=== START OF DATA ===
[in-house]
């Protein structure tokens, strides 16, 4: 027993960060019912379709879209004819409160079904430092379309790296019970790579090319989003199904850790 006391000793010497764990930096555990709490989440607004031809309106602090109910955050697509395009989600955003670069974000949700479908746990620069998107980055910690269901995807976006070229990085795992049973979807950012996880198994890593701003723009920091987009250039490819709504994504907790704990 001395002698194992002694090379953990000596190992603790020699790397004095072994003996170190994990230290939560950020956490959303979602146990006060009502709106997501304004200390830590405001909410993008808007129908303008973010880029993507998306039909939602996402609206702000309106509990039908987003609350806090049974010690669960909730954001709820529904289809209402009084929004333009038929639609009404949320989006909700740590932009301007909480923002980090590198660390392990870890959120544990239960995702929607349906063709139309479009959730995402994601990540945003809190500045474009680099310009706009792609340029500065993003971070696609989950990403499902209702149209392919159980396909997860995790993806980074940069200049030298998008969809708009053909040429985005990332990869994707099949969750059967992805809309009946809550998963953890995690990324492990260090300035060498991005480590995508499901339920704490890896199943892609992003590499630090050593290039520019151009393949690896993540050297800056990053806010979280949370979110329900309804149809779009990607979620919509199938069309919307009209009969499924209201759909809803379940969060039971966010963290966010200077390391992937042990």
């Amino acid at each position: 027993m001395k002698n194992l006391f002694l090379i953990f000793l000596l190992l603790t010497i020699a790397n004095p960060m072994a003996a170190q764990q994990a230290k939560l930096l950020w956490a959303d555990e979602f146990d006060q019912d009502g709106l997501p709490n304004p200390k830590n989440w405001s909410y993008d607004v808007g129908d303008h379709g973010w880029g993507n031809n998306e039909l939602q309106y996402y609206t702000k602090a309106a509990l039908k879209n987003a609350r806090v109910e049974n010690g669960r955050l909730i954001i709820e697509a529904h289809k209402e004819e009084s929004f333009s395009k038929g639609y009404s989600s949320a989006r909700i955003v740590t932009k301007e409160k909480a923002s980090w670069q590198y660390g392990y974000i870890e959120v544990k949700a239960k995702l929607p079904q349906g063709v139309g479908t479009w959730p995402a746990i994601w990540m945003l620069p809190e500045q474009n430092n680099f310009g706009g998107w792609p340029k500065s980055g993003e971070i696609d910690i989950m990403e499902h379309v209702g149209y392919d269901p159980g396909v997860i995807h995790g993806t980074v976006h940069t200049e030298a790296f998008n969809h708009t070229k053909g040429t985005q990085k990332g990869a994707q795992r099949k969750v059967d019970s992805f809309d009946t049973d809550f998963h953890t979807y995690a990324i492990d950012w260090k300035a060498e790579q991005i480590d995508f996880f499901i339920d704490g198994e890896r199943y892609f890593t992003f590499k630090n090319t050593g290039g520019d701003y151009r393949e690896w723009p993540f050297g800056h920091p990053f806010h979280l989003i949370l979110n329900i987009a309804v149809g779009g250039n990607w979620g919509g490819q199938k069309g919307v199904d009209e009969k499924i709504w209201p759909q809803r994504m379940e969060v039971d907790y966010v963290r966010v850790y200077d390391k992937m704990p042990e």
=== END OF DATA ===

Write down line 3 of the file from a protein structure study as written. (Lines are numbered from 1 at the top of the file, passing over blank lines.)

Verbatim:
């Amino acid at each position: 027993m001395k002698n194992l006391f002694l090379i953990f000793l000596l190992l603790t010497i020699a790397n004095p960060m072994a003996a170190q764990q994990a230290k939560l930096l950020w956490a959303d555990e979602f146990d006060q019912d009502g709106l997501p709490n304004p200390k830590n989440w405001s909410y993008d607004v808007g129908d303008h379709g973010w880029g993507n031809n998306e039909l939602q309106y996402y609206t702000k602090a309106a509990l039908k879209n987003a609350r806090v109910e049974n010690g669960r955050l909730i954001i709820e697509a529904h289809k209402e004819e009084s929004f333009s395009k038929g639609y009404s989600s949320a989006r909700i955003v740590t932009k301007e409160k909480a923002s980090w670069q590198y660390g392990y974000i870890e959120v544990k949700a239960k995702l929607p079904q349906g063709v139309g479908t479009w959730p995402a746990i994601w990540m945003l620069p809190e500045q474009n430092n680099f310009g706009g998107w792609p340029k500065s980055g993003e971070i696609d910690i989950m990403e499902h379309v209702g149209y392919d269901p159980g396909v997860i995807h995790g993806t980074v976006h940069t200049e030298a790296f998008n969809h708009t070229k053909g040429t985005q990085k990332g990869a994707q795992r099949k969750v059967d019970s992805f809309d009946t049973d809550f998963h953890t979807y995690a990324i492990d950012w260090k300035a060498e790579q991005i480590d995508f996880f499901i339920d704490g198994e890896r199943y892609f890593t992003f590499k630090n090319t050593g290039g520019d701003y151009r393949e690896w723009p993540f050297g800056h920091p990053f806010h979280l989003i949370l979110n329900i987009a309804v149809g779009g250039n990607w979620g919509g490819q199938k069309g919307v199904d009209e009969k499924i709504w209201p759909q809803r994504m379940e969060v039971d907790y966010v963290r966010v850790y200077d390391k992937m704990p042990e």